Service citizenship and US immigration services (USCIS) announced to its employees that the Agency “resume processing” all applications for permanent residence in the country, after the informal end, and released guidance for how to work in a new environment. This writes the Rollcall.
On a special page for the Department employees where they receive advice and guidance on the work of the offices, it was announced that adopted a “common decision” on the resumption of consideration of applications from immigrants from the United States, hoping to get a green card. Delay in the issuance of a green card, according to instructions, was applied to cases that required personal interviews, and some cases in which these interviews could be canceled.
“The quarantine allowed us to focus on several priority issues, such as the closure of offices, it has supported efforts to mitigate the pandemic COVID-19, and on the proceedings in anticipation of the ceremonies of the oath,” said the employees of the USCIS.
“Now that USCIS expects us to spend almost all pending the naturalization ceremony by the end of July, we resumed the processing of applications for change of status, citizenship and other personal services in offices, where there are protocols on labour protection and safety”, — said in a statement.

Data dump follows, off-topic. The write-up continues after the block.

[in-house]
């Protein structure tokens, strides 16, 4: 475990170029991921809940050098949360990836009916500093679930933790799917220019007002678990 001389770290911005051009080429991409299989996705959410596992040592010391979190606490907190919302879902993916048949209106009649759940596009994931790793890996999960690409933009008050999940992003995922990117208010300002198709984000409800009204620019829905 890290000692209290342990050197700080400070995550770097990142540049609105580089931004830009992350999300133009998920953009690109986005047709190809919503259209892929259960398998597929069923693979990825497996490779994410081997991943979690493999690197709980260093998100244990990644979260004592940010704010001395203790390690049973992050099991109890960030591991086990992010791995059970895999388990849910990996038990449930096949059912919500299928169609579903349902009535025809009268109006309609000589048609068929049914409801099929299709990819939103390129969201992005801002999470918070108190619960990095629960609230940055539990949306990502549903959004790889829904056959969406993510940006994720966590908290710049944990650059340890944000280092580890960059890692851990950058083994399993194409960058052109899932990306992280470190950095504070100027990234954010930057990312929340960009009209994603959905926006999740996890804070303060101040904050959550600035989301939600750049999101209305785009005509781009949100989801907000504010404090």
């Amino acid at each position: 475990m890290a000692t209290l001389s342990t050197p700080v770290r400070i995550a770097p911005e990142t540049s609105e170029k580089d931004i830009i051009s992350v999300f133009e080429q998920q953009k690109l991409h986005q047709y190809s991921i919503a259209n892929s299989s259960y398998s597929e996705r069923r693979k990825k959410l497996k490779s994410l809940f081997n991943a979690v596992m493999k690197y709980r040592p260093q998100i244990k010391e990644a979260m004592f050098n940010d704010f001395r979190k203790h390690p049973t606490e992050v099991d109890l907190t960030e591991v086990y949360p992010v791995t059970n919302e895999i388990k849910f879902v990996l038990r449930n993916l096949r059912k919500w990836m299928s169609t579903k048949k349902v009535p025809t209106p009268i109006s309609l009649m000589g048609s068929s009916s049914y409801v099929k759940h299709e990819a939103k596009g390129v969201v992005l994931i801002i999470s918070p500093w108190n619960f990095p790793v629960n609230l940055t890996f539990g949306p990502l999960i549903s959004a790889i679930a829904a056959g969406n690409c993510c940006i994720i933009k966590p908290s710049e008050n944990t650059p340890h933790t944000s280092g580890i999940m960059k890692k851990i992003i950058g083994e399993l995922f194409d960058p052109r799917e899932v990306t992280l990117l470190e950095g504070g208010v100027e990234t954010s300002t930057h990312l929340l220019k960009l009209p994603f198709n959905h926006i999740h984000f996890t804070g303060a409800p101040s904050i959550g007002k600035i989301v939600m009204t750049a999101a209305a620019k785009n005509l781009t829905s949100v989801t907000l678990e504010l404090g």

In its previous guidance to USCIS employees linked the suspension of processing of applications with the decree of the President of the United States Donald trump, which suspended the entry of most immigrants from abroad. This statement, however, did not affect applicants for a green card who has lived in the United States.
Last week, USCIS acknowledged that the posted material on the “web page used by USCIS employees to obtain guidance,” but said that this statement contained “incorrect information” and has since been removed.
“This post was removed and does not reflect current guidance”, — said the Agency.
USCIS officer, who wished to remain anonymous, said that some offices were ordered to stop processing applications for green card in April. An employee of one of the offices, who also spoke on condition of anonymity, said there was no mention of stop processing applications until may.
Both the employee and the USCIS has expressed concern about how information was published, but was unable to determine exactly whether it happened because of the deliberate decision of the administration to block the issuance of green cards or due to neglect.
“I think the reasons for this decision associated with the pandemic,” said one of the employees.
According to USCIS, in the period from March 30 to June 1 was filed about 45,000 applications for green card, but it is unclear how many of them were outside the categories of exceptions listed in the guidance Department. According to statistics for the period of fiscal 2019, during this period would typically be served about 107 000 applications.
USCIS, which is funded entirely by fees for filing, has asked Congress for emergency funding of $1.2 billion due to the shortfall caused by the reduction in the number of applications in the background of the pandemic.
According to the American Federation of local government employees, the Union representing USCIS employees, it is expected that 70 per cent of the workforce of the Department will be laid off if Congress won’t allocate money to USCIS.